Skip's Diary - The Sweetest of Defeats

February 9, 2016

There aren’t many sports in which you can get comprehensively hammered, smash your right elbow to pieces, have the piss taken out of you for a shambolic throw-in and then go home and tell the family that you’ve had a truly fantastic afternoon.

But this is rugby, and it’s different.

Our opponents last Saturday were from the southern outskirts of Cambridge. They’re one of several teams in Cambridge’s rugby ‘ghetto.'

Whereas I struggle, some weekends, to get 15 living, breathing human beings into a field, those on the Shelford Road in South Cambridge, are spoilt for choice.

There are many teams who can field at least 3 teams in the area, including the mighty Cambridge RUFC in Grantchester, though we’ve never visited them on the basis that even their 3rd XV is several strata above us in the UK rankings.

I think they may even get paid.

Working on the not unreasonable basis of 18 players per team, there’s 12 teams within a two mile stretch of road – or at least 216 guys who pull on a pair of rugby boots every week in an extremely localised area. That’s enough for me to consider giving up my day job to open a shop selling only Deep Heat, gum shields, sock tape and beer on one of the lanes out the back of the hospital – I know how much of all of the above get nicked out of my kit bag every week, and that’s only from 15 of the buggers.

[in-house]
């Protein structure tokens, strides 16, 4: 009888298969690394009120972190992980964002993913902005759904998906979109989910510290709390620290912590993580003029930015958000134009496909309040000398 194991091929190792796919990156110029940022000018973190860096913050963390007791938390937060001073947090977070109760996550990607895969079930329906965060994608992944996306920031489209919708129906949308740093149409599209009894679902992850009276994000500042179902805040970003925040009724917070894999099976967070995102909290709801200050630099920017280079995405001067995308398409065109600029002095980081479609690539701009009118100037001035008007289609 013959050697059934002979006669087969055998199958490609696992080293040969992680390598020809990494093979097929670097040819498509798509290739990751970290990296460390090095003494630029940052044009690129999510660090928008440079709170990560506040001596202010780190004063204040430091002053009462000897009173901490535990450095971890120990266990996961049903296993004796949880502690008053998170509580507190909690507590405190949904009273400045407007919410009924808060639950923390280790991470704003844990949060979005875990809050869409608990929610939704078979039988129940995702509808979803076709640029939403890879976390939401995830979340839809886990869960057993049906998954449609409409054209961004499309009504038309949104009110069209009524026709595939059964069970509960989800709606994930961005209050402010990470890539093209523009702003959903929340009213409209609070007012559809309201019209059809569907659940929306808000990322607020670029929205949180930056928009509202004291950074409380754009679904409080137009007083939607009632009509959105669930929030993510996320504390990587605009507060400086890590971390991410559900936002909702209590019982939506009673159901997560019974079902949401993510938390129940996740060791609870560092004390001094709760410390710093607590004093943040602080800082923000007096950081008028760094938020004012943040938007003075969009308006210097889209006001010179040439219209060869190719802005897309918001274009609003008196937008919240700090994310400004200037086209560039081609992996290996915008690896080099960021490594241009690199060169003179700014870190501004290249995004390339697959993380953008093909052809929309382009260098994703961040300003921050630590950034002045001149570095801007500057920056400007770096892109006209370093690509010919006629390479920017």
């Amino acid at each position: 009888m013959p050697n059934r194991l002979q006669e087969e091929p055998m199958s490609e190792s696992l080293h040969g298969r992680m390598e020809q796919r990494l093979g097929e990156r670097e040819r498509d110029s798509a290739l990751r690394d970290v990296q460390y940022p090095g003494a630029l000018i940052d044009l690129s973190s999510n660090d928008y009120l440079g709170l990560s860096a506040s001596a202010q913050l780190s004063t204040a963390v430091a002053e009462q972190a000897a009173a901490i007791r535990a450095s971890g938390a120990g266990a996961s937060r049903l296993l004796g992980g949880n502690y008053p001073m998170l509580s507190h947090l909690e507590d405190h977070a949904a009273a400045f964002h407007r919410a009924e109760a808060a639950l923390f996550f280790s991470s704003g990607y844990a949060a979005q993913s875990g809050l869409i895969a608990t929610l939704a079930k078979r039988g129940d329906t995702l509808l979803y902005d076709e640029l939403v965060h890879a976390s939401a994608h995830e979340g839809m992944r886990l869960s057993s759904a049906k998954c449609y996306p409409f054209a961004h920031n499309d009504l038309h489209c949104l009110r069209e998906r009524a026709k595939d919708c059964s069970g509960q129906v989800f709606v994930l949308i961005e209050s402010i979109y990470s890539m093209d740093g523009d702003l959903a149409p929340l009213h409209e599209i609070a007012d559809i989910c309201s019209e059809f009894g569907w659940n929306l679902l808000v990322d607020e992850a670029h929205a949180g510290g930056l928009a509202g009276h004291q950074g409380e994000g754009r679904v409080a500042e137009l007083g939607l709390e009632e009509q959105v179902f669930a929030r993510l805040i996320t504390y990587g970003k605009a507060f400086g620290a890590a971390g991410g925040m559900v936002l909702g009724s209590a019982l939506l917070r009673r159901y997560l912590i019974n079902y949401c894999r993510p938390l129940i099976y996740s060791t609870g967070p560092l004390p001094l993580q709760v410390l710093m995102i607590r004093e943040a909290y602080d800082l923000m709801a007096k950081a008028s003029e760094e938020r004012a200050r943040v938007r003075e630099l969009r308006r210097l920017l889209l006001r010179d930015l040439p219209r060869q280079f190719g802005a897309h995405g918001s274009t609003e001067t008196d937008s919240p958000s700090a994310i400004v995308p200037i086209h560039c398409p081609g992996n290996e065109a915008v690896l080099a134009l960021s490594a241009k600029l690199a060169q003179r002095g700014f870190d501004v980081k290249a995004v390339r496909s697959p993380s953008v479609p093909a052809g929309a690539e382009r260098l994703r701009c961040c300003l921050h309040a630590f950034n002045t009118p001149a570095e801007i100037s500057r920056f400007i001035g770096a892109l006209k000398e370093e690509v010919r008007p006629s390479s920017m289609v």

Anyway, of all the clubs in the Cambridge rugby ghetto, our opponents from last week are my favourite.

Woefully underfunded, hugely enthusiastic and led by a bunch of ex-players who live and breathe their club. They’re impeccable hosts, and not the slightest bit up themselves.

They’re also having an incredible season.

Last year, they had a stinker and were relegated. Some of their players defected to one of the local glory clubs. There were weekends where they struggled to raise a squad, and others where they could, but may as well not have bothered.

I know how that feels, but I also know how important it is for the guys that love the sport and crave a game every weekend to still turn out and have seven rounds of shite knocked out of them.

It has nothing to do with victory, and everything to do with the sheer, simple pleasure of charging round a field smashing into things as you inhale the combined heady aromas of Deep Heat, mud and Vicks Vaporub (other Vapour Rubs are available).

It’s compelling, it’s addictive, and when you get home, climb in the bath and fail to get out again, there’s genuinely no feeling any greater.

You’re a rugby player. You’re wrong in the head, and you’re a much better human being for that.

So far, in the 2015-16 season, said opponents haven’t lost. They’ve had a big recruitment campaign, and picked up a load of decent players, a fair percentage of whom appear to come from Cambridge’s Eastern European community and, I must add, are among the most gentlemanly rivals I’ve ever met.

So far, they’ve won every game they’ve played, and by quite a significant margin. Ahead of their game vs. us, they must have taken one look at our -241 points tally and spent their Friday evening fantasising about just how many tries they’d stick past us on the Saturday afternoon, while I spent mine frantically texting and bribing as many additional players as I could rustle up, just to make sure we turned up with a squad!